A few weeks back, Gary was invited to a very special place for the Kwanlin Dun people. For thousands of years, their ancestors have hunted caribou on high mountain ice patches where the caribou go to escape the flies in the summer. Now, due to climate change, these ice patches are melting and revealing artifacts that are some of the most well preserved specimens archaeologists have ever seen in this part of the world.
The ice has preserved organic materials that are thousands of years old, and normally have long disappeared. They have found projectiles with actual feather fletchings still on them! They have found moccasins, arrows, bone tools, and have even found and entire person. The quality and amount of discoveries has created a whole new type fo archaeology that now looks into melting ice patches specifically.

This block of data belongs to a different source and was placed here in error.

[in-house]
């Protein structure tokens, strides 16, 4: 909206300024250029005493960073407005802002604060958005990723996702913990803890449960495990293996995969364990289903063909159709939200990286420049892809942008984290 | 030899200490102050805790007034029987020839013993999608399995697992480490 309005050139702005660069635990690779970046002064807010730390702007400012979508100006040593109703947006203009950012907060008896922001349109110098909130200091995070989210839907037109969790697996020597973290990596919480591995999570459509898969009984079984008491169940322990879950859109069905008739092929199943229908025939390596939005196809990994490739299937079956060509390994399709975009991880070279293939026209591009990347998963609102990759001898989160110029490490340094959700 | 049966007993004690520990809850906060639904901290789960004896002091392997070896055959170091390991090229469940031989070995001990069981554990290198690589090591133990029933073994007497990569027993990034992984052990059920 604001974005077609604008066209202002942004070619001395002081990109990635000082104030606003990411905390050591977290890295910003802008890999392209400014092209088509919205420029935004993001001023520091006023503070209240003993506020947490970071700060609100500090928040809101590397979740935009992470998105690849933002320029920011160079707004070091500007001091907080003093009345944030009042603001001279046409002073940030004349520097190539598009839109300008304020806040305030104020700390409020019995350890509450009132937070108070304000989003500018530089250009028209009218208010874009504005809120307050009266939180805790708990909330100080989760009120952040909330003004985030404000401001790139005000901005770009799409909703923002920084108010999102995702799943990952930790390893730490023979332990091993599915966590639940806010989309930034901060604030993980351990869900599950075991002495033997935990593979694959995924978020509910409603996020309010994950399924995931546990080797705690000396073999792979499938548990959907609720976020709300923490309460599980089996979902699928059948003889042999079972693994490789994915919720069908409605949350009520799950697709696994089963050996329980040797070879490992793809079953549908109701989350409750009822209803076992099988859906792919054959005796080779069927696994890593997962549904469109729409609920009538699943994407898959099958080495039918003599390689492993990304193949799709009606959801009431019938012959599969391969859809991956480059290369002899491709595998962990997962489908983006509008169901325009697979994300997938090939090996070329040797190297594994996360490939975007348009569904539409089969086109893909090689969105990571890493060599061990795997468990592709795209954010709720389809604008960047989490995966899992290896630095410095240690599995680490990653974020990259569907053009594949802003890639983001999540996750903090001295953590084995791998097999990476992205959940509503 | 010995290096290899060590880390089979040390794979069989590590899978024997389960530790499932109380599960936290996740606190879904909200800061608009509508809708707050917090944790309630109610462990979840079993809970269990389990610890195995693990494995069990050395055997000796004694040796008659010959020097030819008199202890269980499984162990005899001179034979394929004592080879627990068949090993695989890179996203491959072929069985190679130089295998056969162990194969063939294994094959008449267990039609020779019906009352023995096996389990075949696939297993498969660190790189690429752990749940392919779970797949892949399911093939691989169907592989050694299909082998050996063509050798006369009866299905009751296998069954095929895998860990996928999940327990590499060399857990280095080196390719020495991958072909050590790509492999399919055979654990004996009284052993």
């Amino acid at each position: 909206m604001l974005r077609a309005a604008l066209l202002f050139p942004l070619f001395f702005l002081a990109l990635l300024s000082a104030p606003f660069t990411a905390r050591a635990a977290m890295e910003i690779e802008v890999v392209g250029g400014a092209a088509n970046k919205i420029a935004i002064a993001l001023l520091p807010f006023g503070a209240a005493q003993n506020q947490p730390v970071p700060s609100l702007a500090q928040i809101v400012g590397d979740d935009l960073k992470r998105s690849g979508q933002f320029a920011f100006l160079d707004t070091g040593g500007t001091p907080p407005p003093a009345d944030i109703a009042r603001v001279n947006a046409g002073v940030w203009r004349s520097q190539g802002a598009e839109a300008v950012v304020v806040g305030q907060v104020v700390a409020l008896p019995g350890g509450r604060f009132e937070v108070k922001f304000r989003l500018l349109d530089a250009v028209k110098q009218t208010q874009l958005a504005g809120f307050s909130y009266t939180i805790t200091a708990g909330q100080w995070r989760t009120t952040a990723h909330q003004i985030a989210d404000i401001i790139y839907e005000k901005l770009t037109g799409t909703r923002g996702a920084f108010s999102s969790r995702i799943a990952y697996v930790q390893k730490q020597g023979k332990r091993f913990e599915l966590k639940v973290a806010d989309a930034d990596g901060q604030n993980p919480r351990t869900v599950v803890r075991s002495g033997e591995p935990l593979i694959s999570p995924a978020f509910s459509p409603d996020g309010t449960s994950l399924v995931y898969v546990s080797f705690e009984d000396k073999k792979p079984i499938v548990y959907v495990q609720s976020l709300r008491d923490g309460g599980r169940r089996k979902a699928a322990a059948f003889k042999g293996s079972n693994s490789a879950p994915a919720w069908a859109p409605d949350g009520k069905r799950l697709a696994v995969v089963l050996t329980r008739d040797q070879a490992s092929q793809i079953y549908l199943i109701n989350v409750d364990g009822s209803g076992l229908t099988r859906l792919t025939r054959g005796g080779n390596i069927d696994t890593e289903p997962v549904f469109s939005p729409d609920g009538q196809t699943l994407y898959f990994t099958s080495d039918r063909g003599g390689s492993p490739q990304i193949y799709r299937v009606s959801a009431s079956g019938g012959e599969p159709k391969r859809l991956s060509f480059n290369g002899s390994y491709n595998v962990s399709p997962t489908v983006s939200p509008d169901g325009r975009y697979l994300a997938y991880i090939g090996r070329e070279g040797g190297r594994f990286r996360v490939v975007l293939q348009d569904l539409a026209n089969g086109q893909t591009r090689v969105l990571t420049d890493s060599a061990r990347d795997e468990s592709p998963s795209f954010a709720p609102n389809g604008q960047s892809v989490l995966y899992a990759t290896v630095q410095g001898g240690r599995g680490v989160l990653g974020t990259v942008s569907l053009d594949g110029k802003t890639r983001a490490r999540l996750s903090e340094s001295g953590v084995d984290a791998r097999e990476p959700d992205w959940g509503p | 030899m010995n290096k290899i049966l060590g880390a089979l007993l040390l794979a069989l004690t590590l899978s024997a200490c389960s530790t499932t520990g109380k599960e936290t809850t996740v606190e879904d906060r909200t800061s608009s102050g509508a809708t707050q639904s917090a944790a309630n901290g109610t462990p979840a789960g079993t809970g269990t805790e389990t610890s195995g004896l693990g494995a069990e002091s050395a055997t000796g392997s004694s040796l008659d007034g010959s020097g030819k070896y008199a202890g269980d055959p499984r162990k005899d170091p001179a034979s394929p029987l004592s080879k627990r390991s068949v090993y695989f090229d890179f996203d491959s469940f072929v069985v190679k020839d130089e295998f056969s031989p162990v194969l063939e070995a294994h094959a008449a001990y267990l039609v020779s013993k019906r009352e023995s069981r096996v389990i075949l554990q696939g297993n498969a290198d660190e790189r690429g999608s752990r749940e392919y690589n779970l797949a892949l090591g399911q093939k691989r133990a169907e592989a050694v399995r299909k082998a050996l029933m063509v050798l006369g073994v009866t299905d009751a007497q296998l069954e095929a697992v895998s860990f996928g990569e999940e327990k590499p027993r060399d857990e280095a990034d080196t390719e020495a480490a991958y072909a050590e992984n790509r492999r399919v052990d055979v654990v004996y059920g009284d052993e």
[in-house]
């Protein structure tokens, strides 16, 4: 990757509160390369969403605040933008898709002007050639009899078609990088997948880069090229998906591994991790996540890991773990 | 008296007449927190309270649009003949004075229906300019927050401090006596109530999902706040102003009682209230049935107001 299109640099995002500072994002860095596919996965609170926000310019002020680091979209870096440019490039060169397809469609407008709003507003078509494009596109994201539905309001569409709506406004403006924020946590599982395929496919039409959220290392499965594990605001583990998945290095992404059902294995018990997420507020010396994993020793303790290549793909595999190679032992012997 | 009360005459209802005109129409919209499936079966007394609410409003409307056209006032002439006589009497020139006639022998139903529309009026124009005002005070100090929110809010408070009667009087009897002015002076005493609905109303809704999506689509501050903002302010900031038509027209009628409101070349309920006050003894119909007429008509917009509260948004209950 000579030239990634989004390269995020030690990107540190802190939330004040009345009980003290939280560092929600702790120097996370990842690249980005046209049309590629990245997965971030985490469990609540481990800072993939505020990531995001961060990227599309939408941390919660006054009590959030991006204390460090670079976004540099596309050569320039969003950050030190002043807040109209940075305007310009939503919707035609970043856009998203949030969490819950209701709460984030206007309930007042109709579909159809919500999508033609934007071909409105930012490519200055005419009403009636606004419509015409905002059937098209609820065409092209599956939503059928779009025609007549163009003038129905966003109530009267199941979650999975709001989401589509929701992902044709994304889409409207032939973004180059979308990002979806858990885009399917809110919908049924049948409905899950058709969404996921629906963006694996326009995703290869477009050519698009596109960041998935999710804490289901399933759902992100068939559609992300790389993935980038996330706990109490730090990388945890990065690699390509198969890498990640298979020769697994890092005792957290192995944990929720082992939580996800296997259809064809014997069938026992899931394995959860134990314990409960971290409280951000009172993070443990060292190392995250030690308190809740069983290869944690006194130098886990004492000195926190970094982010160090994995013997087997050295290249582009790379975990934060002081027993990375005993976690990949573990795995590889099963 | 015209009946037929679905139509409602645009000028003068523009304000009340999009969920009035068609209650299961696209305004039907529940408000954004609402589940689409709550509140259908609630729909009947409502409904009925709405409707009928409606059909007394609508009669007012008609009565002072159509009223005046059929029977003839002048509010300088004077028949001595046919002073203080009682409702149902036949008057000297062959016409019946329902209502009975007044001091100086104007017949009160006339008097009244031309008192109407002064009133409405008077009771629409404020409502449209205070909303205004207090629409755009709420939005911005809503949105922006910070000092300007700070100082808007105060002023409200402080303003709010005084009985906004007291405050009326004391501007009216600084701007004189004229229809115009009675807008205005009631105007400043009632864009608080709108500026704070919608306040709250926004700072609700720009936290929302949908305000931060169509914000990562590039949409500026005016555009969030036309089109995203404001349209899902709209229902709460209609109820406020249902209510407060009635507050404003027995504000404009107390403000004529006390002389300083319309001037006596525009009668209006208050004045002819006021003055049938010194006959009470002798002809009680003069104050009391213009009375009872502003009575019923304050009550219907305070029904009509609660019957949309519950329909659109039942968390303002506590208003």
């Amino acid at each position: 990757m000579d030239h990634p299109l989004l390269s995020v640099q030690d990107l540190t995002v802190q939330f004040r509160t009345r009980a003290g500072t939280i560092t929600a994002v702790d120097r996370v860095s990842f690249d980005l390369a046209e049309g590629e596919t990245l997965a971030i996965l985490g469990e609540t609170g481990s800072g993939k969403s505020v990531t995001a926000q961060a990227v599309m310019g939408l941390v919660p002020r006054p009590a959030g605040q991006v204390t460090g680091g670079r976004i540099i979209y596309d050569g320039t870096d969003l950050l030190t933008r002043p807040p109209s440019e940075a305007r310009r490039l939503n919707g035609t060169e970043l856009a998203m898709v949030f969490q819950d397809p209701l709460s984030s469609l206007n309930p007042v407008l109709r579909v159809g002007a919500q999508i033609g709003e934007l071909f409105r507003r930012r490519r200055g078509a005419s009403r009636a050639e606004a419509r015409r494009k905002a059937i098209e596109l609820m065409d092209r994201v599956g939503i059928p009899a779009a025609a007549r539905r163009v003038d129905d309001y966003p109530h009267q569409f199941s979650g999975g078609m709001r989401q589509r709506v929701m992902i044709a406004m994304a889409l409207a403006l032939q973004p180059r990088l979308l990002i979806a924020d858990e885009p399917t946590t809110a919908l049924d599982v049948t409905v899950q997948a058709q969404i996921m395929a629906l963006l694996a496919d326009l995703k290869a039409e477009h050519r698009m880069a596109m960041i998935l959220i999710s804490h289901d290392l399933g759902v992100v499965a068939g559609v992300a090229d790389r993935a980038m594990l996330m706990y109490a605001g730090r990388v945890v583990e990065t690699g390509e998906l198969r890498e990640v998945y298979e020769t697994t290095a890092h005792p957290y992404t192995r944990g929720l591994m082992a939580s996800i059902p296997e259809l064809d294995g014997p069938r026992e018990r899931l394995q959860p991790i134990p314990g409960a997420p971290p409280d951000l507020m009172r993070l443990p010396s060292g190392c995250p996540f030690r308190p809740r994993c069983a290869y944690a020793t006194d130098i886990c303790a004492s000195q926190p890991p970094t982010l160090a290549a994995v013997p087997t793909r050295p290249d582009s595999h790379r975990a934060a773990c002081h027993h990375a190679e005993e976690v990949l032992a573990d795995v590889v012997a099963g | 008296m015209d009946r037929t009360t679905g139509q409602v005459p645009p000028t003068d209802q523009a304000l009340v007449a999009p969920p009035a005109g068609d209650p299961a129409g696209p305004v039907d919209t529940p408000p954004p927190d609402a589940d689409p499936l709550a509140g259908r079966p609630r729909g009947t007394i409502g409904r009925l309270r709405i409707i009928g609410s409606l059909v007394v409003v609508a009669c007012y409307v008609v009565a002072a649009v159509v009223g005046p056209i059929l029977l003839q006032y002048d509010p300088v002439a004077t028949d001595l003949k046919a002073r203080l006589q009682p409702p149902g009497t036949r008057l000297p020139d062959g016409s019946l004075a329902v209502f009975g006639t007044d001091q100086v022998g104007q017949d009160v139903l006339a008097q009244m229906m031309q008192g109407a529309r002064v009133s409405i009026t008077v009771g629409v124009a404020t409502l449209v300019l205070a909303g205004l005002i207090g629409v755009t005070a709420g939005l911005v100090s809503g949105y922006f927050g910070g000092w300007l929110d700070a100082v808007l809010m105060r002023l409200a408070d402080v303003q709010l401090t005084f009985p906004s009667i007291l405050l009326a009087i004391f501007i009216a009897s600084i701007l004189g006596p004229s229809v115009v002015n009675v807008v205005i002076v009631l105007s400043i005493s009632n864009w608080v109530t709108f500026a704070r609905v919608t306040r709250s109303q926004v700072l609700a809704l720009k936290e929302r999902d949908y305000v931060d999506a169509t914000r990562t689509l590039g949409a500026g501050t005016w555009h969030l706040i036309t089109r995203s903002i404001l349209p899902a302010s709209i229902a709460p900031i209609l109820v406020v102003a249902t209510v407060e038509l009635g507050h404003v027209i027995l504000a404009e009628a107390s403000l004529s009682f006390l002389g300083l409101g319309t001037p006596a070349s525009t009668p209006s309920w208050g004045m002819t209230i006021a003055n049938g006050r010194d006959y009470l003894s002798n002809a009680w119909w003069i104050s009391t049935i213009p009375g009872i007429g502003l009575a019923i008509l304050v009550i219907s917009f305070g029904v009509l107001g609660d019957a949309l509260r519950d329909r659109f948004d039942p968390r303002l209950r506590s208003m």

One of the best parts of the day for Gary, was hanging out with an elder that used to come to hunt in this very spot with her family, but hand't been there in over 40 years! Gary was lucky enough to hear her stories of walking all the way there with only the things on their back so they would have room to pack the dried meat all the way back to their home at Fish Lake.
What an incredible experience, to not only be at that important archeological site where people have been hunting caribou for thousands of years, but then also to be there with an elder who actually hunted there with her family as a child, watching caribou just hanging out on those same ice patches today...
Huge thank you to the Kwanlin Dun First Nation for having us out on their traditional territory to help them document such an important part of their history. It was truly an honour and un-unforgettable experience.